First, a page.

A merchant cash advance (MCA) is probably the most expensive form of debt financing available at the moment. First thing to note is that it’s an advance, not a loan, based on the future credit card sales of a business. These usually provide a fast injection of capital into a business, but the interest rates frequently sit in the 20% - 40% range. The holdback amount is what the business pays every day, based on a percentage of their receivables.
Growth financing (or as we like to call it at Capchase, programmatic financing) is a newer form of non-dilutive lending that allows SaaS companies and recurring revenue businesses to access capital on terms that feel similar to those offered through banks and more traditional lenders, but using anticipated growth of monthly recurring revenue (MRR) rather than assets or credit history. This can be a great way to agree a loan amount based on the likely growth of the business, but not have to drawdown all the funds immediately, meaning you only pay interest on funds as and when you use them. The other bonus is that the available capital is based on a percentage of your ARR and therefore will grow as you do, so you don’t need to continually renegotiate terms. Generally, this type of financing is very efficient to fund once accounting and bank systems are synced between the lender and the company looking to borrow. While this kind of financing is available for businesses at an earlier stage than traditional debt funding, companies usually still need to have been in business for at least 6 months, have consistent recurring revenue, and a low churn rate.
The main benefit of debt financing over equity is the most obvious - you don’t give up control of your business. For early startups it may seem easy to offer a share of the company in return for an injection of cash, but as companies prove their business case and start to grow fast, the potential value of the equity becomes more important. Equity lenders take a big risk ‘betting’ on startups, and when the risk pays off, they are rewarded handsomely for it.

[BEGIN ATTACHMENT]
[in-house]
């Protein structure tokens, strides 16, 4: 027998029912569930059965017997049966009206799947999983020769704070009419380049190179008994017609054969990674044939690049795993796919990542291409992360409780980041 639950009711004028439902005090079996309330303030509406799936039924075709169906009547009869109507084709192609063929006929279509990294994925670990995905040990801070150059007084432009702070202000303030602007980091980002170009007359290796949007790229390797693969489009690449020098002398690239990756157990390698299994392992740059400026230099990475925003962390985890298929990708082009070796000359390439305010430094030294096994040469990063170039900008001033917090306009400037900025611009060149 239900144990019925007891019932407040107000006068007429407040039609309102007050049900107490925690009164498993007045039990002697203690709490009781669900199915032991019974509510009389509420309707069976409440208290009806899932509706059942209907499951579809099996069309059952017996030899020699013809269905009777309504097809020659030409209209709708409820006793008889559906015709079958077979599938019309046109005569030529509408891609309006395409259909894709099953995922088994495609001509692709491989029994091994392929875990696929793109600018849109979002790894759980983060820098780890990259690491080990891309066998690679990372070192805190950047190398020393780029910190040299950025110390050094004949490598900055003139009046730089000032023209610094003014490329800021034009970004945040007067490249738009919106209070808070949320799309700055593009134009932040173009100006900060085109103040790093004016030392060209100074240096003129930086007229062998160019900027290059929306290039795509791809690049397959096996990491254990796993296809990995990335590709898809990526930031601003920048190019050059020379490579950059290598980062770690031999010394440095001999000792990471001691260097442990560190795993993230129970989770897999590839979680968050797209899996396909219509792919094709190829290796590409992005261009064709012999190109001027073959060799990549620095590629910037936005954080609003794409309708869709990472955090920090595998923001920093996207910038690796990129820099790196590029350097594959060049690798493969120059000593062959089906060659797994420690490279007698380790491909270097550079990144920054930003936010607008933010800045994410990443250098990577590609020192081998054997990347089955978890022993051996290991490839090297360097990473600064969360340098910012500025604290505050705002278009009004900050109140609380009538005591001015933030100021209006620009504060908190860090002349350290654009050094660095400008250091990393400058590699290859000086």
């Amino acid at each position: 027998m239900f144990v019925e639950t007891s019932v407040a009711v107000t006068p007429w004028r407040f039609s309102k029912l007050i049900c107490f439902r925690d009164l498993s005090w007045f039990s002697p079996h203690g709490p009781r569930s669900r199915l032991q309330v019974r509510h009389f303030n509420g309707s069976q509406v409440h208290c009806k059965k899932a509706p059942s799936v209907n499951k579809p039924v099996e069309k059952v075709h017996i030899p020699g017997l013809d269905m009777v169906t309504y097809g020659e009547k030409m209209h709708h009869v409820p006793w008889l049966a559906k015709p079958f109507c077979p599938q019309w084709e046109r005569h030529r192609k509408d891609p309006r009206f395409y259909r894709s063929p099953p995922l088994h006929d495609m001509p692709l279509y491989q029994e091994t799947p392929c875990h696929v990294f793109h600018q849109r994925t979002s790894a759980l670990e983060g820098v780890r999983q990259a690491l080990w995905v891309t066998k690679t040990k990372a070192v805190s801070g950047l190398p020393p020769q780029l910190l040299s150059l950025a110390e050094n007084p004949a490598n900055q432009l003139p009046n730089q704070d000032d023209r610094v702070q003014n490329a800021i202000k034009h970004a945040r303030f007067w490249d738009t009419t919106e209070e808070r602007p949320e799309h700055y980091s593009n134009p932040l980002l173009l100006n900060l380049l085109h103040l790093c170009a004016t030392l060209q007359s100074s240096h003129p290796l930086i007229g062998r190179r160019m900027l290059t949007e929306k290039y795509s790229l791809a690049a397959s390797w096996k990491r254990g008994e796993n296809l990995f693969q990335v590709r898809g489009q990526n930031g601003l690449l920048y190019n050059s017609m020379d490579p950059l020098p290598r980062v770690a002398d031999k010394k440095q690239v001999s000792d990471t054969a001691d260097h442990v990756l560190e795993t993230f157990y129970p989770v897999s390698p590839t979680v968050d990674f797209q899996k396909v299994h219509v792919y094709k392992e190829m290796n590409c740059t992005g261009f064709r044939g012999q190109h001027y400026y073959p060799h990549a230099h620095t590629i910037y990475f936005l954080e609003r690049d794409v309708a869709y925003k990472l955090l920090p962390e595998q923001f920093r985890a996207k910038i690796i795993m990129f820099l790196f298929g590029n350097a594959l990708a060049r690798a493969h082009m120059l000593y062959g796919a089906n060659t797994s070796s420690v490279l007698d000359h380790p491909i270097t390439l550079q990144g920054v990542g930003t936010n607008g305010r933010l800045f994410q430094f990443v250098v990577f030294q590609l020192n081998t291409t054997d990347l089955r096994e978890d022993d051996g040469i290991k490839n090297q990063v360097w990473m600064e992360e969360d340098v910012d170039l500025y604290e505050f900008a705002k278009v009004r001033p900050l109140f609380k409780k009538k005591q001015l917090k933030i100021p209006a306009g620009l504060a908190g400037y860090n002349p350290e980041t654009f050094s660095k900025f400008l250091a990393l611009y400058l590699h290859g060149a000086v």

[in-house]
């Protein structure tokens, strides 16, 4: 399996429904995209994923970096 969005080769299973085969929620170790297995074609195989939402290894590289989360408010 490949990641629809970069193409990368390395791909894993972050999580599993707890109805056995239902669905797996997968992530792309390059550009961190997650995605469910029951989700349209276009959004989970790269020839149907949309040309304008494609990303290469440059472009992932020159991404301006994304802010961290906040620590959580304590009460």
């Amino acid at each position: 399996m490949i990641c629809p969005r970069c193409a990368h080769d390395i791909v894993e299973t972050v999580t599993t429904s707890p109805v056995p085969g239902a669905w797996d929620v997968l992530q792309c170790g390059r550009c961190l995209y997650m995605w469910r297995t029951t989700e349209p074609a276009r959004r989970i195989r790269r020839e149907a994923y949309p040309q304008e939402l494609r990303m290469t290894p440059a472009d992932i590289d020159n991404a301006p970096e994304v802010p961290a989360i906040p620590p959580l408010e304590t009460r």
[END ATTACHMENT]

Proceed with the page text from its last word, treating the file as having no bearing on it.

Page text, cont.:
Debt financing can also be a great flexible option when working outside the traditional lenders that are bound by federal regulations and interest rates, which can be high and defined (meaning that provided you follow the terms of the loan, you can quantify exactly how much you have to payback over time).
Lenders have a variety of ways of assessing whether a business qualifies for a loan, and that often means that startups and emerging industries can be left out, even when they have a growing and sustainable business model. SaaS companies, for example, can have strong, consistent recurring revenue, but little in the way of physical assets that a traditional bank would look to when offering a loan. That means there’s a vital need for searching out alternative types of financing that cater to their way of doing business in SaaS.
While debt financing provides a specific repayment amount and shorter repayment terms than equity financing, interest rates can be high, and default terms onerous. Lenders will often look to founders for personal guarantees, which means the business is not completely standing on its own.
As a growing business, there are so many different types of financing you can obtain, from equity to traditional bank loans, to alternative types of non-dilutive financing that are based on your recurring revenue. Make sure you’re aware of all your options, compare terms, and consider what your business will (hopefully) look like a few months or years from now and how you want to be using financing not just now, but in the future.
To learn more about what your runway could look like with growth financing, check out our runway calculator.